For one thing, today’s data may already be vulnerable to quantum computing decryption—just not how you think. Because data remains useful for a while, nation-states could collect encrypted information from adversaries now in hopes of using quantum technology to crack it when that becomes possible. This time-capsule approach is known as a “harvest now, decrypt later (HNDL) attack,” and more than half (50.2%) of quantum-aware organizations believe they are “at risk” from it, according to a Deloitte survey.
Heading off quantum computing’s “existential threat”
Given all of this, Matthew Mittelsteadt, a research fellow at Mercatus Center, a Virginia-based think tank, calls quantum computing “an existential threat to bank security” and warns against underestimating the time and money it will take to adequately address this threat.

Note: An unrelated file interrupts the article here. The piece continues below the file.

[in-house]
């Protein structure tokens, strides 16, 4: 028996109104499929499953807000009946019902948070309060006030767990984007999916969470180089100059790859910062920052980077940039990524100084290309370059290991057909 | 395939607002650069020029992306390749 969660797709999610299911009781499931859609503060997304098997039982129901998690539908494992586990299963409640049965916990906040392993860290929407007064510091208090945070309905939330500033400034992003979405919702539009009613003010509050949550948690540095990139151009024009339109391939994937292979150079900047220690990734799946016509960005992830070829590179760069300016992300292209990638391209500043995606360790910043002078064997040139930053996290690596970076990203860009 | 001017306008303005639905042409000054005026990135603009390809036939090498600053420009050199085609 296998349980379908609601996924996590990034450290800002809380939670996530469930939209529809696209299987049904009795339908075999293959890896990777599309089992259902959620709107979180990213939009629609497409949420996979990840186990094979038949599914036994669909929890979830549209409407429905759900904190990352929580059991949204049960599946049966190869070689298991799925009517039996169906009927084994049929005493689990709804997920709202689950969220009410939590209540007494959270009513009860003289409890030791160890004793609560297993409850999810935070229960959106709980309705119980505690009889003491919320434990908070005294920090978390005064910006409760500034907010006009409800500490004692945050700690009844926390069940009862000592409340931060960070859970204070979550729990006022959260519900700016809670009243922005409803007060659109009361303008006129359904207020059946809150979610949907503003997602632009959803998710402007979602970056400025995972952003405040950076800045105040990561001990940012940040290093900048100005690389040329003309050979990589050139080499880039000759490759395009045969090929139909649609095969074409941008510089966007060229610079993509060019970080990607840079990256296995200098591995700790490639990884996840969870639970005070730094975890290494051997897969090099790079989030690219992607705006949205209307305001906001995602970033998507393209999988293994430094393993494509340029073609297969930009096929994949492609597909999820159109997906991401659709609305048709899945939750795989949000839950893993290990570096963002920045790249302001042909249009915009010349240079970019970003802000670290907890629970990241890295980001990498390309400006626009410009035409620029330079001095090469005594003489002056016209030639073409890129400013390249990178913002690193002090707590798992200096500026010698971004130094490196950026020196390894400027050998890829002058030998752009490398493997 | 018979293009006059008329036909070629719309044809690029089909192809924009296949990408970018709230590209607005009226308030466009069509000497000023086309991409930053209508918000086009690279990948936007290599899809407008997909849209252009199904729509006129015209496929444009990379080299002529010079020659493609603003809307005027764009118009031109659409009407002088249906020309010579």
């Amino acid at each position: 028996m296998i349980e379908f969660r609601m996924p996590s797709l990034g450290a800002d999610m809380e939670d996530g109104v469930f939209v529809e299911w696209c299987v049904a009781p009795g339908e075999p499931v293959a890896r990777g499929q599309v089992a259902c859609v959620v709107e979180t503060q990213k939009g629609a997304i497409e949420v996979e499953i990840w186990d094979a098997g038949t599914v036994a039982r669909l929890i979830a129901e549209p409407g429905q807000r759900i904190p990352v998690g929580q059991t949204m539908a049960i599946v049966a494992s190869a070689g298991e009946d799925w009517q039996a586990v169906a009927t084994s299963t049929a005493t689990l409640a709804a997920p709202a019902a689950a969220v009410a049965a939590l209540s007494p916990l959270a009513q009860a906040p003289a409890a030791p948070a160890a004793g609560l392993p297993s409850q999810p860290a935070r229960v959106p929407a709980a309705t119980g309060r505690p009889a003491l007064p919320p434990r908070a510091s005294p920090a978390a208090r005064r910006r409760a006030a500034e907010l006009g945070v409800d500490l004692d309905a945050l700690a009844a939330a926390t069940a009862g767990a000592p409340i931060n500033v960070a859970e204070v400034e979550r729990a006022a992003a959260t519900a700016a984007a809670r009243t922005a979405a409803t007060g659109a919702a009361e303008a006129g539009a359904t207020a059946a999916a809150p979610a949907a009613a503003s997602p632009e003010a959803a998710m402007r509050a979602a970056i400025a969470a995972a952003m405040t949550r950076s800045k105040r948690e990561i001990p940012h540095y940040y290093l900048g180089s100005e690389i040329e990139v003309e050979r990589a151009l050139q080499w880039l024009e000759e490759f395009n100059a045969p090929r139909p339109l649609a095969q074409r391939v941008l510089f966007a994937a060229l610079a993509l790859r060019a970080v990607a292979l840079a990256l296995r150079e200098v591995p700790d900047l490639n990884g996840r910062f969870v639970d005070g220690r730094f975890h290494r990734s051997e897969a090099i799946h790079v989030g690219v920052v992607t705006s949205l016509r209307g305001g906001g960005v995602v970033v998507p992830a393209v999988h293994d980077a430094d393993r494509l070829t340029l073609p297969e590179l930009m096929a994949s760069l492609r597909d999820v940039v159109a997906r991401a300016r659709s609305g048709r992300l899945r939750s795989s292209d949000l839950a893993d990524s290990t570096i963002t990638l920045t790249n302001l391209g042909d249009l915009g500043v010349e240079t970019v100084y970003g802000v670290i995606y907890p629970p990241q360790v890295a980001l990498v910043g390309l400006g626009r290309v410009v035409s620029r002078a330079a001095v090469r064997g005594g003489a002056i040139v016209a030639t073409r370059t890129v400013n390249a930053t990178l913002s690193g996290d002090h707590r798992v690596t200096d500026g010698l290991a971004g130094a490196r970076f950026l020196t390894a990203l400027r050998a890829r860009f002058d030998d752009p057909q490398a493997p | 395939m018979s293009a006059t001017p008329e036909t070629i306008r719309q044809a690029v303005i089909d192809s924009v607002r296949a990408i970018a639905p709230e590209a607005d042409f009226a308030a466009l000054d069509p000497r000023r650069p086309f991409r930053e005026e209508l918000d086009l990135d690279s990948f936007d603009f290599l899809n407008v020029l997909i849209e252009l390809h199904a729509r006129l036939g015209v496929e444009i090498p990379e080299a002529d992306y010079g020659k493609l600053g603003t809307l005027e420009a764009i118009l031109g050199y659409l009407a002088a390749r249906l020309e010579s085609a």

“Even if this doesn’t happen for another decade, planning for the changes that will be needed to head off potential threats needs to start now, because those changes are going to be rather significant,” says Mittelsteadt. “If you look at what’s going to be touched by this problem, it’s basically everything. It’s going to be our mobile technology, our databases… Literally, anything that’s digitally communicating and using encryption could be affected and rendered insecure.”
To be fair to bankers, their preparation work will depend on government initiatives to agree on solid, quantum-resistant replacements for common public-key cryptography (PKC) systems, such as RSA, Diffie-Hellman, and elliptic curve cryptography (ECC). Those efforts, led by the U.S. Commerce Department’s National Institute of Standards and Technology (NIST), have been underway since 2015 and are ongoing.